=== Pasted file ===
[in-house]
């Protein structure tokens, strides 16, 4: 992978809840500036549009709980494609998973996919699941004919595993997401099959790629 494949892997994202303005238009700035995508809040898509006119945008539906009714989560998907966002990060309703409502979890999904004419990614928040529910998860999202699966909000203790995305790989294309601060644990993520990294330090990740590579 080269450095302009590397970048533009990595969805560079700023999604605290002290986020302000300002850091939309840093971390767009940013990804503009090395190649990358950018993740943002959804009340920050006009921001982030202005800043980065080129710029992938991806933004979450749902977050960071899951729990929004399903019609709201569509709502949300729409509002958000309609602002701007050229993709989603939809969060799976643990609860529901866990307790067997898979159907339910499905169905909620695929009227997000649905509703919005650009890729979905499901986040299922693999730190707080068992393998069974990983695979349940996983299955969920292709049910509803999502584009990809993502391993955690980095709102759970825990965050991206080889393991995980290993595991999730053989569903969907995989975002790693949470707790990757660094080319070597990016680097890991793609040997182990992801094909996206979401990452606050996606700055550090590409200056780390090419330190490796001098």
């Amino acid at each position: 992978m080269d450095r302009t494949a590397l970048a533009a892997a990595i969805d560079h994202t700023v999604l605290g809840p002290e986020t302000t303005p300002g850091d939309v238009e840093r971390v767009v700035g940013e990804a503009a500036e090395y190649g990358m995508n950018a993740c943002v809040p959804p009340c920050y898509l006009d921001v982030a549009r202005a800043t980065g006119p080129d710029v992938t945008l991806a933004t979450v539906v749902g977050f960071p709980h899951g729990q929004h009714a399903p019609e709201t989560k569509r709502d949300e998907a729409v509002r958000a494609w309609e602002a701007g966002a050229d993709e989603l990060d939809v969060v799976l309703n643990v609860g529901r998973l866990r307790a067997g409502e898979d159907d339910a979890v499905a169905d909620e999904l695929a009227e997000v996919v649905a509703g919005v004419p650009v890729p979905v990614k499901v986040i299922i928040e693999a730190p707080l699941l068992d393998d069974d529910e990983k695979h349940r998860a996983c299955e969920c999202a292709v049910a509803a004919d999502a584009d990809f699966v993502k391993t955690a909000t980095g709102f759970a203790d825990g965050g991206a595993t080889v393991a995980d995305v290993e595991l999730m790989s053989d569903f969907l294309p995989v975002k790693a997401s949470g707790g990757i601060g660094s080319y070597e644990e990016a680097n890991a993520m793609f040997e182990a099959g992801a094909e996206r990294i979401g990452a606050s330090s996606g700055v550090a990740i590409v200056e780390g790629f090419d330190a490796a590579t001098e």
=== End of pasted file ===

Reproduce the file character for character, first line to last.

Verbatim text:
[in-house]
């Protein structure tokens, strides 16, 4: 992978809840500036549009709980494609998973996919699941004919595993997401099959790629 494949892997994202303005238009700035995508809040898509006119945008539906009714989560998907966002990060309703409502979890999904004419990614928040529910998860999202699966909000203790995305790989294309601060644990993520990294330090990740590579 080269450095302009590397970048533009990595969805560079700023999604605290002290986020302000300002850091939309840093971390767009940013990804503009090395190649990358950018993740943002959804009340920050006009921001982030202005800043980065080129710029992938991806933004979450749902977050960071899951729990929004399903019609709201569509709502949300729409509002958000309609602002701007050229993709989603939809969060799976643990609860529901866990307790067997898979159907339910499905169905909620695929009227997000649905509703919005650009890729979905499901986040299922693999730190707080068992393998069974990983695979349940996983299955969920292709049910509803999502584009990809993502391993955690980095709102759970825990965050991206080889393991995980290993595991999730053989569903969907995989975002790693949470707790990757660094080319070597990016680097890991793609040997182990992801094909996206979401990452606050996606700055550090590409200056780390090419330190490796001098």
């Amino acid at each position: 992978m080269d450095r302009t494949a590397l970048a533009a892997a990595i969805d560079h994202t700023v999604l605290g809840p002290e986020t302000t303005p300002g850091d939309v238009e840093r971390v767009v700035g940013e990804a503009a500036e090395y190649g990358m995508n950018a993740c943002v809040p959804p009340c920050y898509l006009d921001v982030a549009r202005a800043t980065g006119p080129d710029v992938t945008l991806a933004t979450v539906v749902g977050f960071p709980h899951g729990q929004h009714a399903p019609e709201t989560k569509r709502d949300e998907a729409v509002r958000a494609w309609e602002a701007g966002a050229d993709e989603l990060d939809v969060v799976l309703n643990v609860g529901r998973l866990r307790a067997g409502e898979d159907d339910a979890v499905a169905d909620e999904l695929a009227e997000v996919v649905a509703g919005v004419p650009v890729p979905v990614k499901v986040i299922i928040e693999a730190p707080l699941l068992d393998d069974d529910e990983k695979h349940r998860a996983c299955e969920c999202a292709v049910a509803a004919d999502a584009d990809f699966v993502k391993t955690a909000t980095g709102f759970a203790d825990g965050g991206a595993t080889v393991a995980d995305v290993e595991l999730m790989s053989d569903f969907l294309p995989v975002k790693a997401s949470g707790g990757i601060g660094s080319y070597e644990e990016a680097n890991a993520m793609f040997e182990a099959g992801a094909e996206r990294i979401g990452a606050s330090s996606g700055v550090a990740i590409v200056e780390g790629f090419d330190a490796a590579t001098e």